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Raj Vinnakota '93, Founder of the SEED School of Washington, D.C.

Molecular Biology

The appeal of science

I have always loved science, especially the challenge of experimental science. Research in the physical sciences forces one to be both a clear thinker as well as a meticulous observer and analyst. First, one must identify a problem and design an appropriate experiment to address the problem. Then one faces the physical challenge of performing that experiment over and over again, all the while modifying a hypothesis based on new experimental data. The discipline of the scientific process and the thrill of new discoveries drew me toward the molecular biology department when I arrived at Princeton.

My decision to major in the department was sealed as soon as I realized the wealth of opportunities Princeton offers to its science majors. Princeton's resources in the sciences -- both faculty and laboratories -- are among the best in the world. And unlike other high-powered research universities, Princeton makes these resources available to undergraduates. I not only took classes with world-renowned professors, I worked alongside them in the laboratory. By my senior year I already had the knowledge and the lab experience to take on a thesis topic on adenovirus DNA regulation during cell infection.

From management consulting to founding a school

Though I spent most of my academic time at Princeton in the lab, I tried a new focus after graduation. I applied for various positions in fields that interested me -- management consulting, advertising, and independent school teaching. In the end I took a job at Mercer Management Consulting. My science background helped me considerably through the interview process and once I joined Mercer. The deliberate, problem-solving orientation that is critical to the experimental sciences is a great basis for working through the case-based interviews that face aspiring business consultants and investment bankers. At Mercer, I also used many of the other skills I learned as a molecular biology major -- an analytical approach to problems, strong numerical skills, and the ability to multitask, not to mention the knowledge of biology itself, which was critical from the beginning, when one of my first cases involved the toxicology and medical testing market in the United States.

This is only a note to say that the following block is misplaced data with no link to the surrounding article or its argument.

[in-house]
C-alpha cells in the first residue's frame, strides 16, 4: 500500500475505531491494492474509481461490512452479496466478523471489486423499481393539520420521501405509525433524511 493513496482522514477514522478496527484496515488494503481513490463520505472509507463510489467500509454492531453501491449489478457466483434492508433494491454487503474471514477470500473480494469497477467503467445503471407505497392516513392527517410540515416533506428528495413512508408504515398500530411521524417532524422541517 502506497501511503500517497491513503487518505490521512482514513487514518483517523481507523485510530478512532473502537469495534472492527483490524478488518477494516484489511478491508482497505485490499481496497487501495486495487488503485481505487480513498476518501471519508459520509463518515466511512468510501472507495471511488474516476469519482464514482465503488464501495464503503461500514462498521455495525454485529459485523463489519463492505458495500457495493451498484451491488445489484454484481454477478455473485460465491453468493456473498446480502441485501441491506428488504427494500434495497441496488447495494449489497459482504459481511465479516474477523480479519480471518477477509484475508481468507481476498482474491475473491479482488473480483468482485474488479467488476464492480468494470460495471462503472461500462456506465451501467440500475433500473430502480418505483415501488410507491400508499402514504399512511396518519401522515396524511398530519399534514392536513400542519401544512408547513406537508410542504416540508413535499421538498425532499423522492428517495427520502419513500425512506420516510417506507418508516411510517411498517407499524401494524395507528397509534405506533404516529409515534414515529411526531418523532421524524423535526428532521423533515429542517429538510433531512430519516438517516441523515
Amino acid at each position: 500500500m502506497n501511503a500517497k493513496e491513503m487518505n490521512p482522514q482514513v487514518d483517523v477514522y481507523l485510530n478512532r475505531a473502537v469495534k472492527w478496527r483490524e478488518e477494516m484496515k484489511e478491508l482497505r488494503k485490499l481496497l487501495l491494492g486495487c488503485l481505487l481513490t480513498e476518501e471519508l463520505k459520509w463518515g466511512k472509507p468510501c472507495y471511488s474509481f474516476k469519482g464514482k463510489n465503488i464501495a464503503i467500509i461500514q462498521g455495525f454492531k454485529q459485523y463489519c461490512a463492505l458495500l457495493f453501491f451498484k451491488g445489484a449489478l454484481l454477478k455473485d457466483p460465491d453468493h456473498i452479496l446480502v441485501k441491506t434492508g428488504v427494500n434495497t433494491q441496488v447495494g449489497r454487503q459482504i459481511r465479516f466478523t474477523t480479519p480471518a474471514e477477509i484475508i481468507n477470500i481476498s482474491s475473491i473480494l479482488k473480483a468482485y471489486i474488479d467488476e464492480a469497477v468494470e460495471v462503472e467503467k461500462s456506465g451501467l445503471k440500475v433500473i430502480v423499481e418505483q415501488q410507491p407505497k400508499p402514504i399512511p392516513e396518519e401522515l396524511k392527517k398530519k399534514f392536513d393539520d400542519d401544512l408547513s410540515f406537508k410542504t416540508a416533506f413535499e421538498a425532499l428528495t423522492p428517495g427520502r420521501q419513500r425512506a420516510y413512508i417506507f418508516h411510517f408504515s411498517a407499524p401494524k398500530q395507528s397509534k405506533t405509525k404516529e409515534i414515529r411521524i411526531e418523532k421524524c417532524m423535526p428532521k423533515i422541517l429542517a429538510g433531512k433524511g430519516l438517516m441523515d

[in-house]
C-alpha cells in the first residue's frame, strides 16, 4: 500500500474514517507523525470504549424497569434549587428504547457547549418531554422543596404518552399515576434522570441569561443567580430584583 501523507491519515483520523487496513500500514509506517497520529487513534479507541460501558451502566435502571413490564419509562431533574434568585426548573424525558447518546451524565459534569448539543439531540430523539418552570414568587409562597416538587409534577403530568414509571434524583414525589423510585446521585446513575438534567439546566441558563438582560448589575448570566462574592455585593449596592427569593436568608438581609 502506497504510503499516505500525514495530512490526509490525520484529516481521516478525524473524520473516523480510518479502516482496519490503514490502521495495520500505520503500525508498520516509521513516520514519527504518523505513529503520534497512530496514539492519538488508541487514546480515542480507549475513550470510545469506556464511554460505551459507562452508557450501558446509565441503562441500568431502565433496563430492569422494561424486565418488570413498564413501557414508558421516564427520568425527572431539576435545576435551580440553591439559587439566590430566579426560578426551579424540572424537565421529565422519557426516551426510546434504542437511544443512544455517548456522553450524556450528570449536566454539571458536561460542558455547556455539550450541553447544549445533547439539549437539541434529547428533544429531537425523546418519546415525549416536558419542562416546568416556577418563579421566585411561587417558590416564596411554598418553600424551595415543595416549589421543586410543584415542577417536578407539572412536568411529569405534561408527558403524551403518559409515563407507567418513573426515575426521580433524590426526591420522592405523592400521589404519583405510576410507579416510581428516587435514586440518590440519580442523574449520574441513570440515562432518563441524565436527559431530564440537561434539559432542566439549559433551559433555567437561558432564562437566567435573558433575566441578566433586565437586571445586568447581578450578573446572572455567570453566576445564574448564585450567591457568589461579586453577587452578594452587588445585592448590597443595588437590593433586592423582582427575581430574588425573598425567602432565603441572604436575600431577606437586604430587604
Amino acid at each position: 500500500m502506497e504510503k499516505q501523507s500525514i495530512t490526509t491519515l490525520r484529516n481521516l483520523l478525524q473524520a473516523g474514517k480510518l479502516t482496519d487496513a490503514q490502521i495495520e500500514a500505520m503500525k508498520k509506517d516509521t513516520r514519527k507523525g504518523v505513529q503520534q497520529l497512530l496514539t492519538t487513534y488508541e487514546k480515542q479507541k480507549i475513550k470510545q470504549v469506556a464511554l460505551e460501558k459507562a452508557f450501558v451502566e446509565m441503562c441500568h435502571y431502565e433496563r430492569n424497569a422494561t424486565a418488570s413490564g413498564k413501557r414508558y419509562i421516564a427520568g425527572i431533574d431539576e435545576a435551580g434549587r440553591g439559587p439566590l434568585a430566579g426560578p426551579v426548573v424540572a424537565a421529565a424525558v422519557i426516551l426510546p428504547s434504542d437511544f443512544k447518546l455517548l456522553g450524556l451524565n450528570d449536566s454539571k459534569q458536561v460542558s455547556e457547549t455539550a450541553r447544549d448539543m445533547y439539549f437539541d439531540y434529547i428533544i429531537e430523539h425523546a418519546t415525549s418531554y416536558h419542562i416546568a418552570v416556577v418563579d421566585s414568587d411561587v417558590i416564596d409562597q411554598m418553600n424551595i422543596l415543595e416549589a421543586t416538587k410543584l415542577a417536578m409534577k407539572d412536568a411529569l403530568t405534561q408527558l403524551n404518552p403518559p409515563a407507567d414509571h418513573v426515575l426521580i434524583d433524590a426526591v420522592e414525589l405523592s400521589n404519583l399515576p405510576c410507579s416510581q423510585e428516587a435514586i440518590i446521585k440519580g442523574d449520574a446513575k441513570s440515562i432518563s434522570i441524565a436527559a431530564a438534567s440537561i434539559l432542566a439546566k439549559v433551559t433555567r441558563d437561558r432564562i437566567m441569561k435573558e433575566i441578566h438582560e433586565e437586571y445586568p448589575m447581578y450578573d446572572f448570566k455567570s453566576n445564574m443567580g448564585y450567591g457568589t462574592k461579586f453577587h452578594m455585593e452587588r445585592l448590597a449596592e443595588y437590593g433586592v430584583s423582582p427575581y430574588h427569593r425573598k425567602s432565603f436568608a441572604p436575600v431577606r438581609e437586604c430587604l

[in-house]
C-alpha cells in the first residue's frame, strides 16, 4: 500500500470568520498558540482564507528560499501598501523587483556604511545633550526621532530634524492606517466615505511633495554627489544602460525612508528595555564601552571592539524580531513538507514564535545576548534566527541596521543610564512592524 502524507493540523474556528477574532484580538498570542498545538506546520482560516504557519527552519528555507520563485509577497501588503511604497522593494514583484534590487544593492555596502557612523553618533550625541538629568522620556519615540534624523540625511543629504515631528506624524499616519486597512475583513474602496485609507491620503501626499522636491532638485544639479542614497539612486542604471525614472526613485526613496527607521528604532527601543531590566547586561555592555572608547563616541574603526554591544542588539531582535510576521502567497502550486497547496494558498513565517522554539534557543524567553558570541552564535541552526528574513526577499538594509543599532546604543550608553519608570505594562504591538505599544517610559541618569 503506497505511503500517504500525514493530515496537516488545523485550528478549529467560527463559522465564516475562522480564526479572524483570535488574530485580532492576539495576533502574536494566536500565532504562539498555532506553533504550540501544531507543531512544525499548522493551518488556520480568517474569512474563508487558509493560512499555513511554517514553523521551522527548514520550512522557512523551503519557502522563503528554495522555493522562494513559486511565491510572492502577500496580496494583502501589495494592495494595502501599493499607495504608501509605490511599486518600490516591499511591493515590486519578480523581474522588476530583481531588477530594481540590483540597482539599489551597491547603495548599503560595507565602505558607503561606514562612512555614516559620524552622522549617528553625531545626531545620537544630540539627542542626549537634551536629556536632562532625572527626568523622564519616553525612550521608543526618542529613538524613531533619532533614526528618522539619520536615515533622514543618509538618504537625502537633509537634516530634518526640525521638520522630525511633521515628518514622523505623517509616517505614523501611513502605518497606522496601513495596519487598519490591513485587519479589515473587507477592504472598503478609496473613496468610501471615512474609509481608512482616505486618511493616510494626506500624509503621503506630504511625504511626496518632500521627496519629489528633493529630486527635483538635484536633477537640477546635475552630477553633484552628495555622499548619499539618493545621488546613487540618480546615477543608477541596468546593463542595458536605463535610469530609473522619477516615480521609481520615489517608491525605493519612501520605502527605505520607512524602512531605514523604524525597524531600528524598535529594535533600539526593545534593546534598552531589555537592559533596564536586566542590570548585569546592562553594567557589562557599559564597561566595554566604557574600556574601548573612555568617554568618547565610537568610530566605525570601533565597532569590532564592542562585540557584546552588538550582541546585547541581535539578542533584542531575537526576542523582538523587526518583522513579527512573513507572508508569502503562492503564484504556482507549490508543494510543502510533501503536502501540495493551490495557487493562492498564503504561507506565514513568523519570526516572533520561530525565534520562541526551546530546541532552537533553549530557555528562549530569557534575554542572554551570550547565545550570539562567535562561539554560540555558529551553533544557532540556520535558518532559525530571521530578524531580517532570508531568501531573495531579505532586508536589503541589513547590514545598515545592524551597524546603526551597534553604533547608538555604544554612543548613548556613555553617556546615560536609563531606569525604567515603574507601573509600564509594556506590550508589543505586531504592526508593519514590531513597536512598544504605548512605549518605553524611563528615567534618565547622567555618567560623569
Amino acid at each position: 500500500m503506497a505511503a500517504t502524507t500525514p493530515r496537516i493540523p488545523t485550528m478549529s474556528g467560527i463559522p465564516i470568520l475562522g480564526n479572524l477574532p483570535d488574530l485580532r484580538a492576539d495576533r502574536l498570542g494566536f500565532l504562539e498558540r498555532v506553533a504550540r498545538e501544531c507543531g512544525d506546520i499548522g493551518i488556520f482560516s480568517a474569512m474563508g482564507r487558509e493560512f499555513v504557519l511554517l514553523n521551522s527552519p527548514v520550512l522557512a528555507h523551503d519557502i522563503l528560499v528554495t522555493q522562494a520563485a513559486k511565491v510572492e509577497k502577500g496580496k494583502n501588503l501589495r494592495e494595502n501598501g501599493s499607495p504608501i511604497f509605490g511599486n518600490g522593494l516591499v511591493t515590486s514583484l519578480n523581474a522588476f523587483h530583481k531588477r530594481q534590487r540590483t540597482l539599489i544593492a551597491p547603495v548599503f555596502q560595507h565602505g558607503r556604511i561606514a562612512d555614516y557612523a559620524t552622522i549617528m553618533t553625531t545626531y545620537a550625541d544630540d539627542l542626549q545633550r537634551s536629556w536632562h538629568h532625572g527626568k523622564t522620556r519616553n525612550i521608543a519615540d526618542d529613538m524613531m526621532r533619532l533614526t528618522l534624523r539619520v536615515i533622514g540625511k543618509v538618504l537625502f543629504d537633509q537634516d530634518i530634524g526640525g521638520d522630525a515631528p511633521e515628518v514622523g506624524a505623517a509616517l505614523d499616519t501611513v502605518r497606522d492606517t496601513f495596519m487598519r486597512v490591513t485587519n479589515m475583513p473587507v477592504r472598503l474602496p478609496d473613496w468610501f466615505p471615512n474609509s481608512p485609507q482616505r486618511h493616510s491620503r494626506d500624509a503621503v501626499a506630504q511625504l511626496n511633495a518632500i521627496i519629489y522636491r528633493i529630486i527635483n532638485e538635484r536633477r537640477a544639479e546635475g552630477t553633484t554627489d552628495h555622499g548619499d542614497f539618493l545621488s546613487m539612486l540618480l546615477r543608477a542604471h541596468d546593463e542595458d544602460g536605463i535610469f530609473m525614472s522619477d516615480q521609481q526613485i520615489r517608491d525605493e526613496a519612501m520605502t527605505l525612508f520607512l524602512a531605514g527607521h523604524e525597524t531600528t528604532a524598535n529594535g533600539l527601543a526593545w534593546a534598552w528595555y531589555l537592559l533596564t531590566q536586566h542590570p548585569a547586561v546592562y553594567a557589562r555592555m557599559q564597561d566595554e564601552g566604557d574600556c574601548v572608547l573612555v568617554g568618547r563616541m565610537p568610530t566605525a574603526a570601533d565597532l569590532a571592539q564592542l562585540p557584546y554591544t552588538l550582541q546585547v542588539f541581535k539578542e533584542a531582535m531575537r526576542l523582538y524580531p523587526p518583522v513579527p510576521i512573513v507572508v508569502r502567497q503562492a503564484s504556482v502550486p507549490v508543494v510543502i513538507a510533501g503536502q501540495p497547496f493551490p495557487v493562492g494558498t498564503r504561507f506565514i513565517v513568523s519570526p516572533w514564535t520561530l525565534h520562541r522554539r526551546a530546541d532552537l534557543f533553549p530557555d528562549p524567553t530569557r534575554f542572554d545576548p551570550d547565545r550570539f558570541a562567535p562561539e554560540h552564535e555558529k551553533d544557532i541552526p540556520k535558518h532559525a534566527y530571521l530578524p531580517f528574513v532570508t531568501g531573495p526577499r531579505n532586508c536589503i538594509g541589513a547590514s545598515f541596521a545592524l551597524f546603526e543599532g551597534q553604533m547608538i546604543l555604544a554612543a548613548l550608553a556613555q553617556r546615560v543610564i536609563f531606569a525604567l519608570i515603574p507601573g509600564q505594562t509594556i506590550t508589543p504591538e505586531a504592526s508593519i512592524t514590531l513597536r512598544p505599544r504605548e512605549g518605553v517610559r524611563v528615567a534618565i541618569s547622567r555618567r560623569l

However, after four years of fascinating and fast-paced work in the business world, I realized that management consulting was not the sort of profession that would allow me to leave the ''social footprint'' that I wanted to leave on this world. I began discussing the challenges of urban education and, with some friends from Princeton, considered the idea of public, college-prep boarding schools for poor children. After taking a leave of absence to research the idea, I met someone with a similar interest, and we decided to work together. We left our management consulting jobs, and in the summer of 1998 opened the SEED School of Washington, D.C., the nation's first urban public boarding school. In 2004 we graduated our first senior class. All of the graduates are going to college. We now have plans to replicate our model and build similar schools across the country.

Building such a school from the ground up was a massive endeavor, and my science experience was invaluable throughout. The critical thinking and problem-solving perspective that is second nature for those of us who have worked in laboratories, comes in very handy when confronting the countless challenges of creating a new institution. One must understand how the different pieces fit together, where best to focus time and resources, and how to evaluate the results of a project. Finally, being a science major taught me to be meticulous and thorough. These skills are exceedingly useful for all professions.

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